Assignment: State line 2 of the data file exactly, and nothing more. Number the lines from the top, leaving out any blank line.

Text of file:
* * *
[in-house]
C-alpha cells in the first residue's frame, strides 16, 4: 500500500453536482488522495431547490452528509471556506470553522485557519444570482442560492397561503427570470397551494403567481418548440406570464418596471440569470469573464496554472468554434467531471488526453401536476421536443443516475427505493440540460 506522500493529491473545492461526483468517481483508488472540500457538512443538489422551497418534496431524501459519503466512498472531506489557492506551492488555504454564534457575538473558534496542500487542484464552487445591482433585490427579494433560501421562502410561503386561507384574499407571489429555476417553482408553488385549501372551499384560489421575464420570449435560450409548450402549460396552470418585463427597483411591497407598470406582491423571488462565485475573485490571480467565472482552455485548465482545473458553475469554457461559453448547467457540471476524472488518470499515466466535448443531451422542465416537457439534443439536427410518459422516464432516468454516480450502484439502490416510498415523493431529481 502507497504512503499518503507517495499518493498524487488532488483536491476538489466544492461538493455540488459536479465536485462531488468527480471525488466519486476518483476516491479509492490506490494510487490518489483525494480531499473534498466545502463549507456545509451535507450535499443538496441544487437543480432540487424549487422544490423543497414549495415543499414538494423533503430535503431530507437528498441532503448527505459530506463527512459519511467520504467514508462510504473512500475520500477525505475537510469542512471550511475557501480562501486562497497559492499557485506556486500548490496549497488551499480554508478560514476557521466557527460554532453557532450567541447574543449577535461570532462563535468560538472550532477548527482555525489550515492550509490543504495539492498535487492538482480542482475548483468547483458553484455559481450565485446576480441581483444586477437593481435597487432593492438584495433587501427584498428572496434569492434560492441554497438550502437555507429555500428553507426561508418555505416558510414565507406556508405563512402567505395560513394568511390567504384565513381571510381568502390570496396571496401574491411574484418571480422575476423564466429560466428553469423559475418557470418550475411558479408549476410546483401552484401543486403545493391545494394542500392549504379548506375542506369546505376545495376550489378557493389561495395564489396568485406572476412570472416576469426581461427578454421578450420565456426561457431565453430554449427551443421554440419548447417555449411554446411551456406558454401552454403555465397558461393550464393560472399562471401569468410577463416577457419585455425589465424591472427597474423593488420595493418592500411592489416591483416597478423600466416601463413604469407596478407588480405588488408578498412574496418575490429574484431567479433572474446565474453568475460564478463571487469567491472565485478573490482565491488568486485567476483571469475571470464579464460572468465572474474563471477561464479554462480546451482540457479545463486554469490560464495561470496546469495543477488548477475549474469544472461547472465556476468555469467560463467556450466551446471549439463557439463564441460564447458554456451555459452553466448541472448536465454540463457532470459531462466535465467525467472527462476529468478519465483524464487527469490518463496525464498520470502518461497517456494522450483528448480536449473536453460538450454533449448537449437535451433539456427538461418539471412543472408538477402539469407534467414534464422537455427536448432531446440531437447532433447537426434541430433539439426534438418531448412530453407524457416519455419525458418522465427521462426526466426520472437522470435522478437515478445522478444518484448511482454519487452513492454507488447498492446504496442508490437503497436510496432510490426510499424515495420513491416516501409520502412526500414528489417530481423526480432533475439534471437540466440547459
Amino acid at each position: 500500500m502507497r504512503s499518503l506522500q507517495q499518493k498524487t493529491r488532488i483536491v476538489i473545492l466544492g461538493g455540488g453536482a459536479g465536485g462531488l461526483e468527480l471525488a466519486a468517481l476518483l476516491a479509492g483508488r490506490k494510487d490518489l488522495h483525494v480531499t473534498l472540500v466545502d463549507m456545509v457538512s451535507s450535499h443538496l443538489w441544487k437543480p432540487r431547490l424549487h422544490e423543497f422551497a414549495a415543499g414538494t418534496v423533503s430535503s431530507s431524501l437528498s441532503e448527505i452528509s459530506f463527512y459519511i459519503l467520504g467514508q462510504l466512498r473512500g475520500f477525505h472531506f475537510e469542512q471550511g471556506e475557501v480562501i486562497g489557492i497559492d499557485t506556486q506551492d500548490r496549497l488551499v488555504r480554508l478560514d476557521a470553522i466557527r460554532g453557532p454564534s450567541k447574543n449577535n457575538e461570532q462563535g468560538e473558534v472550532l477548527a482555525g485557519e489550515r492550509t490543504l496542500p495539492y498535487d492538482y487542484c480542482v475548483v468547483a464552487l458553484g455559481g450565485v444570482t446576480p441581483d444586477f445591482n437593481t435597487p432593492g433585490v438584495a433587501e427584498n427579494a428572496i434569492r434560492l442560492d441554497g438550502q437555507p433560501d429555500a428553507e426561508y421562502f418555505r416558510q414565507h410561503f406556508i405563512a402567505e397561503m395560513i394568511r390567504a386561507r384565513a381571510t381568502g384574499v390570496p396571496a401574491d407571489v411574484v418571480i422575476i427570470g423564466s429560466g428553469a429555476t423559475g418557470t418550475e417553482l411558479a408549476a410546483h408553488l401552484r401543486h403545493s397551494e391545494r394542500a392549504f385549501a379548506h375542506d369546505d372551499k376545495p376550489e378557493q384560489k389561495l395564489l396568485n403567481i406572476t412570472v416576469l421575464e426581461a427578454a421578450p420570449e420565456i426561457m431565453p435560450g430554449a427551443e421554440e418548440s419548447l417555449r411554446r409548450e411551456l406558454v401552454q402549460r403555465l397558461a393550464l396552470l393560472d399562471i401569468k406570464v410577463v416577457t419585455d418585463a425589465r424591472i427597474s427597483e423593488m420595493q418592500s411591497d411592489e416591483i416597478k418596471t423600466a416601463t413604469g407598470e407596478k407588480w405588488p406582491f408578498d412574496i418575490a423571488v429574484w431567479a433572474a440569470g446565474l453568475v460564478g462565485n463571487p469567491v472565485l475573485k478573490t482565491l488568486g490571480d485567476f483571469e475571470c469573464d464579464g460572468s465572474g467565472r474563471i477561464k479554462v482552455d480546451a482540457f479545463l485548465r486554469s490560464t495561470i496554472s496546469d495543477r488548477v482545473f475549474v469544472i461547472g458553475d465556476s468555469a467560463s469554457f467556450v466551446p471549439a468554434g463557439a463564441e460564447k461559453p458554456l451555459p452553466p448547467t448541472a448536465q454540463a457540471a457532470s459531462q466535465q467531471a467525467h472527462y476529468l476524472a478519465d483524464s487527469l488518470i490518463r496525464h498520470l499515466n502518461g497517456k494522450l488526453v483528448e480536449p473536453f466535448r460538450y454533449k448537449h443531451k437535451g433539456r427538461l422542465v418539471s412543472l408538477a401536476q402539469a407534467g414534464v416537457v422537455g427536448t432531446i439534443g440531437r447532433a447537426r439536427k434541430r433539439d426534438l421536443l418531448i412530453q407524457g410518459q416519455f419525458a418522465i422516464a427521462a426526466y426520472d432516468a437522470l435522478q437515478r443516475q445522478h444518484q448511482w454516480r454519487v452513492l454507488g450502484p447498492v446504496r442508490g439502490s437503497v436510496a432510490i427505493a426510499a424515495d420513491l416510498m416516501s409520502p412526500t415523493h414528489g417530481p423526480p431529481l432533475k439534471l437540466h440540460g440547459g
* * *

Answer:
C-alpha cells in the first residue's frame, strides 16, 4: 500500500453536482488522495431547490452528509471556506470553522485557519444570482442560492397561503427570470397551494403567481418548440406570464418596471440569470469573464496554472468554434467531471488526453401536476421536443443516475427505493440540460 506522500493529491473545492461526483468517481483508488472540500457538512443538489422551497418534496431524501459519503466512498472531506489557492506551492488555504454564534457575538473558534496542500487542484464552487445591482433585490427579494433560501421562502410561503386561507384574499407571489429555476417553482408553488385549501372551499384560489421575464420570449435560450409548450402549460396552470418585463427597483411591497407598470406582491423571488462565485475573485490571480467565472482552455485548465482545473458553475469554457461559453448547467457540471476524472488518470499515466466535448443531451422542465416537457439534443439536427410518459422516464432516468454516480450502484439502490416510498415523493431529481 502507497504512503499518503507517495499518493498524487488532488483536491476538489466544492461538493455540488459536479465536485462531488468527480471525488466519486476518483476516491479509492490506490494510487490518489483525494480531499473534498466545502463549507456545509451535507450535499443538496441544487437543480432540487424549487422544490423543497414549495415543499414538494423533503430535503431530507437528498441532503448527505459530506463527512459519511467520504467514508462510504473512500475520500477525505475537510469542512471550511475557501480562501486562497497559492499557485506556486500548490496549497488551499480554508478560514476557521466557527460554532453557532450567541447574543449577535461570532462563535468560538472550532477548527482555525489550515492550509490543504495539492498535487492538482480542482475548483468547483458553484455559481450565485446576480441581483444586477437593481435597487432593492438584495433587501427584498428572496434569492434560492441554497438550502437555507429555500428553507426561508418555505416558510414565507406556508405563512402567505395560513394568511390567504384565513381571510381568502390570496396571496401574491411574484418571480422575476423564466429560466428553469423559475418557470418550475411558479408549476410546483401552484401543486403545493391545494394542500392549504379548506375542506369546505376545495376550489378557493389561495395564489396568485406572476412570472416576469426581461427578454421578450420565456426561457431565453430554449427551443421554440419548447417555449411554446411551456406558454401552454403555465397558461393550464393560472399562471401569468410577463416577457419585455425589465424591472427597474423593488420595493418592500411592489416591483416597478423600466416601463413604469407596478407588480405588488408578498412574496418575490429574484431567479433572474446565474453568475460564478463571487469567491472565485478573490482565491488568486485567476483571469475571470464579464460572468465572474474563471477561464479554462480546451482540457479545463486554469490560464495561470496546469495543477488548477475549474469544472461547472465556476468555469467560463467556450466551446471549439463557439463564441460564447458554456451555459452553466448541472448536465454540463457532470459531462466535465467525467472527462476529468478519465483524464487527469490518463496525464498520470502518461497517456494522450483528448480536449473536453460538450454533449448537449437535451433539456427538461418539471412543472408538477402539469407534467414534464422537455427536448432531446440531437447532433447537426434541430433539439426534438418531448412530453407524457416519455419525458418522465427521462426526466426520472437522470435522478437515478445522478444518484448511482454519487452513492454507488447498492446504496442508490437503497436510496432510490426510499424515495420513491416516501409520502412526500414528489417530481423526480432533475439534471437540466440547459